“Most people who look at hemp from more of a scientific standpoint recognize that varieties of hemp go up to 1% and even more, but certainly that 1% is a more reasonable line—that generally, plants under 1% still aren’t intended for getting high or anything like that,” Steenstra says.

Another priority is to integrate hemp more into existing federal programs, such as including hemp foods in school lunches. Among these foods are hemp seed, which contains healthy omega-3 and omega-6 fatty acids.

“A lot of the money that goes to USDA goes to fund commodity purchases for things that go into school lunches, that go to children all over the U.S.,” Steenstra says. “We think that hemp would be a great ingredient for that.”

A third remaining challenge is pushing for the regulation of hemp-derived products, especially cannabidiol (CBD). The 2018 Farm Bill includes cannabinoids in its definition of “hemp,” Steenstra points out, and the FDA accepted comments from the public about hemp extracts in 2019. However, the FDA holds that CBD products are illegal (though they remain largely unregulated).

“[The FDA has] done nothing but create confusion around this,” Steenstra says. “I can't think of too many products that are more widely distributed right now than CBD. You can find it at your grocery store, your drug store, the gas station. I go get my haircut at the barber, and they’ve got CBD on the counter. It's everywhere. So, why is FDA continuing to fail to regulate this?”

In July 2019, Vote Hemp submitted comments to the FDA on the issue of hemp-derived products. The organization’s letter stated, among other things, that CBD should be regulated like other foods or dietary supplements, “be eligible for organic certification under the USDA’s National Organic Program” and have recommendations for serving sizes.

And, as with many state officials, Vote Hemp has some concerns about the USDA’s interim final rule (IFR) that was issued in October 2019 and addresses hemp production in the U.S.

In January, Vote Hemp also sent comments to the USDA, asking the department to remedy numerous issues, such as the possibility of uncertainty in sampling and testing processes and the USDA’s stated method of collecting samples from the top third of a crop (which contains more THC than the lower parts of the plant).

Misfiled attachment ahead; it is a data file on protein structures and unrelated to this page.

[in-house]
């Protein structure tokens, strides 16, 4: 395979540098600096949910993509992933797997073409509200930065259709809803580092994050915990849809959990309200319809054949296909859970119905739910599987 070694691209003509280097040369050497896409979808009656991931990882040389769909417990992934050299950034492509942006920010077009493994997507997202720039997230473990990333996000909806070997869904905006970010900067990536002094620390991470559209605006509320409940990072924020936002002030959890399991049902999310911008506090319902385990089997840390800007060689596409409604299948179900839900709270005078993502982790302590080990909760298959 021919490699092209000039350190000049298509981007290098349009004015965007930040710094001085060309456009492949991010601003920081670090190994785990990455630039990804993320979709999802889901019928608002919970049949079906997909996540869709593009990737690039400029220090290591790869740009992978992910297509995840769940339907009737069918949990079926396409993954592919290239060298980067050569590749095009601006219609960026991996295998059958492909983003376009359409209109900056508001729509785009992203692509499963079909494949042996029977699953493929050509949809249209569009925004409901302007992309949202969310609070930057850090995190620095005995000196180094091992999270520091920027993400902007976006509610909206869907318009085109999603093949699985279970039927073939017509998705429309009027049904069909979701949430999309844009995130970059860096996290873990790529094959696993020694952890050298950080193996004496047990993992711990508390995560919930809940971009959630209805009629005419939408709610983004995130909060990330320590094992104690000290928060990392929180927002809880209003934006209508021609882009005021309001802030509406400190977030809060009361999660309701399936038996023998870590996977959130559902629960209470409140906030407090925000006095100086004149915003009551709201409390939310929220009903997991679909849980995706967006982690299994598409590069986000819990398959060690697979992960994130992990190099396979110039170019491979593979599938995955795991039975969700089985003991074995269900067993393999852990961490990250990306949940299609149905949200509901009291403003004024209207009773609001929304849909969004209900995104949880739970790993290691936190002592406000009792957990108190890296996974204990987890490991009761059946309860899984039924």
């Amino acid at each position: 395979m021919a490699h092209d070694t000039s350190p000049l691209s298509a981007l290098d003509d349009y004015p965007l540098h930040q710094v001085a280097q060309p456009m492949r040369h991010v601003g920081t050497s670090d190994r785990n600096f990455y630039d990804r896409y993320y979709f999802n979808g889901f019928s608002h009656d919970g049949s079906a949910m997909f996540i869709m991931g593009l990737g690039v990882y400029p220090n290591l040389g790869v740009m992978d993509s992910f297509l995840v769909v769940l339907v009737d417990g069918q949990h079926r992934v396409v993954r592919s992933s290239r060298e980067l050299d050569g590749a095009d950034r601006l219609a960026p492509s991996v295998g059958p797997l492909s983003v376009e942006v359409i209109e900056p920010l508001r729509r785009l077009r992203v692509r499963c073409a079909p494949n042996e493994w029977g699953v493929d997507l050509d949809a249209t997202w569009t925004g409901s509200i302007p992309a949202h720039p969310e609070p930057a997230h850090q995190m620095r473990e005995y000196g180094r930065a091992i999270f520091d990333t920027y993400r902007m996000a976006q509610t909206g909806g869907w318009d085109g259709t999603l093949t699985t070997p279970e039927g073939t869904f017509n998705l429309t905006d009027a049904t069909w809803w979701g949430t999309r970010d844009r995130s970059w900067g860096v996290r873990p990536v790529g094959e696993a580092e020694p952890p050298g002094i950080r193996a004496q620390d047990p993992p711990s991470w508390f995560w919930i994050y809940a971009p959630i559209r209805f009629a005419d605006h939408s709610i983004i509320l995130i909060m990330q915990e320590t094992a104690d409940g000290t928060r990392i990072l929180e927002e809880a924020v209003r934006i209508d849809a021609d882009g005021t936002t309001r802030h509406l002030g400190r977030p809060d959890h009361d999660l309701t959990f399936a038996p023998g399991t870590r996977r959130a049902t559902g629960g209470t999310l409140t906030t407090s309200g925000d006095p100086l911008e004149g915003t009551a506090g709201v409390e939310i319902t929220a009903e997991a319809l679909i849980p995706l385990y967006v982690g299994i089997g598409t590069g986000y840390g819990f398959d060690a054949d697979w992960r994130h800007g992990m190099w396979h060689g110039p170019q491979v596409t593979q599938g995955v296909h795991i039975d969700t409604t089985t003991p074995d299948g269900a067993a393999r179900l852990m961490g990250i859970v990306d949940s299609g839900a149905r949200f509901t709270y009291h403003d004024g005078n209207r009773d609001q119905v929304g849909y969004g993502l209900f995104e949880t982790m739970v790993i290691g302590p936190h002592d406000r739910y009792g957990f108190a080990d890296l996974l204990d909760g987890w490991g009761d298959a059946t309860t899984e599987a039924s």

In addition, Vote Hemp’s letter to the USDA addresses the agency’s ban of people participating in a state or tribal hemp program who have been convicted of a controlled-substance felony in the past 10 years.

“USDA has included a requirement for a report of the criminal history of ‘each key participant’ of an applicant,” Vote Hemp’s letter states. “We urge USDA to ensure this provision is limited to only to individual applicants or owners of a business entity when the applicant is a business entity. We recommend that USDA issue a clarification that this provision does not apply to any non-owner employees or vendors.”

Bronner, an active proponent of cannabis—regardless of THC level—and psilocybin therapy and policy reform, opposes many controlled-substance arrests and convictions to begin with. While that’s a battle of its own, policymakers are coming around to hemp.

“I think we're finally moving into a kind of post-prohibition, rational era,” Bronner says. “For a long, long time, we had the DEA out there just constantly misrepresenting hemp and marijuana and conflating them.”

Now, new challenges arise for the hemp industry, Bronner says, like matching supply with demand. At the same time, he says hemp needs to be regulated the same as corn, soy or wheat. “I think Vote Hemp has a real role to play,” he says.

Steenstra echoes that sentiment, saying, "We're really going to continue to focus on legislation at the state and federal level, … then working with federal agencies to turn it into a major crop and a commodity in the United States.”